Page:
The month of November was an eventful month in Pakistani Aviation scene. A long-awaited report on PIA flight PK601 that crashed near Havallian was presented in Sindh High court. The crash report was presented after the delay of four years and yet it left so many questions unanswered that the court is still grappling with. Then another court case decided the fate of secretary Aviation who was “illegally” working as Director General Pakistan Civil Aviation for years. Islamabad High court not only declared the action of giving DG PCAA additional charge to secretary Aviation illegal but also placed a huge question mark over the decision made by the Secretary Aviation as DG PCAA. The Chief Justice Islamabad High court in his order wrote: “the status of the orders passed during this period also has to be justified”.
Before this order, the learned Attorney General assured the court that the Federal Government is in the process of appointing a Director-General in accordance with the provisions of Pakistan Civil Aviation Authority Ordinance, 1982 (hereinafter referred to as the ‘Ordinance of 1982’). Within three days the government-appointed Flt. Lt. retired Khaqan Murtaza as new DG PCAA. I wonder what part of his qualification complies with the 1982 ordinance because his rank (flight lieutenant) is the only that has anything to do with aviation or being a pilot.
The new DG PCAA is a grade 21 officer and he was serving with Sindh Government as Principal Secretary to Governor Sindh. The rules clearly say “an officer of proven executive ability with a minimum of 18 years Class I service in any Government Aeronautical organisation or service preferably with experience as pilot in command”. Khaqan Murtaza has no experience as a pilot in command nor he has any service experience at a Government Aeronautical organisation. We have to wait and watch how this goes down with the courts. As his appointment is already challenged in the court.
At the same time, the government sent the Secretary Aviation packing and appointed a new secretary Aviation because the system at Aviation division came to a grinding halt where the minister, his secretary and the CEO PIA failed to work together. There were key policy issues where they failed to act and coordinate and the overall aviation sector in Pakistan suffered drastically because of that. Whether it is the matter of crash reports or the matter of pilots licences or the matter of ICAO audit this year that could have brought Pakistan out of this mess or at least provided Pakistan with a roadmap.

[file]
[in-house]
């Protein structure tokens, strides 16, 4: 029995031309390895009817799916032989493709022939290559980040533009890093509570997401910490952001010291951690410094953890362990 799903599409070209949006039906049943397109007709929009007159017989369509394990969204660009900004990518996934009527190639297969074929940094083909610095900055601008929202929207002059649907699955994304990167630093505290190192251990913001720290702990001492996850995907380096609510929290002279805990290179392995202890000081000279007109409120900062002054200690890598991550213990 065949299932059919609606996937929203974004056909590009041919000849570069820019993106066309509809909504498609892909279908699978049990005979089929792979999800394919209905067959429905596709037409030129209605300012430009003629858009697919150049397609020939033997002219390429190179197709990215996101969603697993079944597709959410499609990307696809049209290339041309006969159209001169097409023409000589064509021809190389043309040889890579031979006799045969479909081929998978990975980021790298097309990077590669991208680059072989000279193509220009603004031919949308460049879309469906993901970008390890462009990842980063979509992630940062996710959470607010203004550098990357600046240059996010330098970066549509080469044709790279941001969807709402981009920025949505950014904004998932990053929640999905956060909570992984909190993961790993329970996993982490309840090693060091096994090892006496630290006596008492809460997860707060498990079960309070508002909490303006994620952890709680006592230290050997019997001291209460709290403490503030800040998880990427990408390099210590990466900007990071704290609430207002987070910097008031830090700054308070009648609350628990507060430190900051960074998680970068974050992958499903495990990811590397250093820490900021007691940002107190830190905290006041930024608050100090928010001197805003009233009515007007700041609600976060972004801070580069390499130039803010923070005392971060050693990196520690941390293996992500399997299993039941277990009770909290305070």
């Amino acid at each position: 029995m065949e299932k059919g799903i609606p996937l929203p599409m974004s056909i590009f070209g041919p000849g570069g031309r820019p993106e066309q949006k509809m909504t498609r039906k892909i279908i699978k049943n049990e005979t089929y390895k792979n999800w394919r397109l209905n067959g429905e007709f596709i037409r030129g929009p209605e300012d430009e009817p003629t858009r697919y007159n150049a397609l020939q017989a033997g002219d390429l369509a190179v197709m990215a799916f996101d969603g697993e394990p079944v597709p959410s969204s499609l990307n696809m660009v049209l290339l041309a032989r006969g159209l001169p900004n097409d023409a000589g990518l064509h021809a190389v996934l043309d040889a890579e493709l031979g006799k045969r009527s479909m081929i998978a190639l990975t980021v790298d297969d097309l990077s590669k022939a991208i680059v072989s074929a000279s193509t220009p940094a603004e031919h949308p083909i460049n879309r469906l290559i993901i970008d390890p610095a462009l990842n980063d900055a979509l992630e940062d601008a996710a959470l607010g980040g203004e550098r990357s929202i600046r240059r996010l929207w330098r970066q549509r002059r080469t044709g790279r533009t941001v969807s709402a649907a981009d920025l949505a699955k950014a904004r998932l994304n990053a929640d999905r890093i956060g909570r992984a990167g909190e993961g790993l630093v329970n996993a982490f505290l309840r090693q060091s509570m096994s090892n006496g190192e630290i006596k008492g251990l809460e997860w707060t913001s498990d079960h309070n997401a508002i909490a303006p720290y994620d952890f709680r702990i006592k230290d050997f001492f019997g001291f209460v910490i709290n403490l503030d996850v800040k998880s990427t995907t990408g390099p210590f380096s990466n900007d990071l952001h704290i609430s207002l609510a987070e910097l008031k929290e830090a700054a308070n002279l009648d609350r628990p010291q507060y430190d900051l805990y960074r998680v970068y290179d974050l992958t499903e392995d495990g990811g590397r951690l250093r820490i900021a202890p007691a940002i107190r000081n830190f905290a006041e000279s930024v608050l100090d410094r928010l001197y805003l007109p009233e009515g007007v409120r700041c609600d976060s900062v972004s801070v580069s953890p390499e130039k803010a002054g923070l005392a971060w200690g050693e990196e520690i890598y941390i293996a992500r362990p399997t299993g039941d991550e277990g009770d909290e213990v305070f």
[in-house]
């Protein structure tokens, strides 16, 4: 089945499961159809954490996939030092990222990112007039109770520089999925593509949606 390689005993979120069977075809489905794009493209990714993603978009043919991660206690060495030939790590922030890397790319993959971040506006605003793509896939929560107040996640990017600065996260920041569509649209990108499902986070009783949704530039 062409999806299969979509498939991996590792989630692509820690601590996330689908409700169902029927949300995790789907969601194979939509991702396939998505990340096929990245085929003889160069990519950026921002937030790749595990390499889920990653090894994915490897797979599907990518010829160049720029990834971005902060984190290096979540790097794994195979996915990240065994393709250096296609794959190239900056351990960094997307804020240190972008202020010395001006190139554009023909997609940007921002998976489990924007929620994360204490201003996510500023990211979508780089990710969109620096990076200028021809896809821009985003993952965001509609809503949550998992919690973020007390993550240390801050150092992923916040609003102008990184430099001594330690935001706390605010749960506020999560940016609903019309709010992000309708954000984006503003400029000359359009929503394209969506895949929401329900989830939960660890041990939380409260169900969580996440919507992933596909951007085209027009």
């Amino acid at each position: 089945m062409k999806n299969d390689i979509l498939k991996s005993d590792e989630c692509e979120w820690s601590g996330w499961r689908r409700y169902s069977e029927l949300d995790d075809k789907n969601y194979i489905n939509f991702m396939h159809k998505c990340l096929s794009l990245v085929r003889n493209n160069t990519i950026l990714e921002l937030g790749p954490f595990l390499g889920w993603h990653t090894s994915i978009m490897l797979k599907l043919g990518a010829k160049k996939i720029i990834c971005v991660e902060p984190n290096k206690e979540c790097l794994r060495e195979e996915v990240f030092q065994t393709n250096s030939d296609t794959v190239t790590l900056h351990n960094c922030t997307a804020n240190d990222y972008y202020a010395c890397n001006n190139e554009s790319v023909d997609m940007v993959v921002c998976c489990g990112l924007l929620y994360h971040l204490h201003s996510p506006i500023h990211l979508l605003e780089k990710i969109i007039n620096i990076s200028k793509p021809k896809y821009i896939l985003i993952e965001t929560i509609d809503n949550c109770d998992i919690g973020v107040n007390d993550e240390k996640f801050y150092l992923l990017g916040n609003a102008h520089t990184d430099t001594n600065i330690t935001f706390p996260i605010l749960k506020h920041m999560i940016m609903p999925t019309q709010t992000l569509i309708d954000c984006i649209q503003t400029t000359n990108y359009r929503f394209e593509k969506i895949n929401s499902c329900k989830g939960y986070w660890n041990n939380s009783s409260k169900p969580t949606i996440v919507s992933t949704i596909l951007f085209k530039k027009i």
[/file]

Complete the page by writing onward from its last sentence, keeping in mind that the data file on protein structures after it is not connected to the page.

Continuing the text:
Right now Pakistani aviation sector is on a quagmire where the 90 days deadline by ICAO is not very far and there seems to be no urgency or planing in place to get Pakistan out of this mess. At the same time, there is record investment pouring in the aviation sector by domestic players. Air Sial, the flagship project of Sialkot Chamber of Commerce is finally taking shape as it welcomed it operated its proving flight on 19 December. Amid fanfare and festivity, the airline announced flights to five Pakistani cities including Karachi, Lahore, Islamabad, Peshawar and it’s base Sialkot. The airline brought 3 Airbus A320s to Pakistan. And it will be providing much-needed jobs to over 4000 Pakistani professionals and workers.
Pakistan’s second-largest airline Airblue is eagerly waiting for its two brand new, fresh out of factory Airbus A320 NEOs. Two models are currently going through the flight tests and soon we will get a delivery date. Third Pakistan airlines Serene Air has got its wide-body Airbus A330 in operation but only on domestic flights. The airline plans to launch non stop flights to UK, UAE, China and Saudi Arabia but due to Aviation Division and PCAA “extracurricular” activities, it is stuck in a situation where it has to operate a wide body on the domestic route and keep up a fleet of 5 aircraft that is way too big for its current flight operations.
This shows how much is at stake and how much the new secretary aviation and DG PCAA has already on their plates. The government also has too many issues and in coming days it will be fighting on too many fronts. Amid all of this the fate of 4 Pakistani airlines, hundreds of pilots and thousands of airline staff will be in the hands of these two new appointees. Whatever they do just like their predecessors will have lasting consequences on the future of aviation in Pakistan. 90 days is not a very long period and the way past many months and years went without actions, this should not be the case here. It’s time for action with conviction and urgency like never before. Otherwise, the grave for Pakistan aviation is ready and the vultures are circling the skies.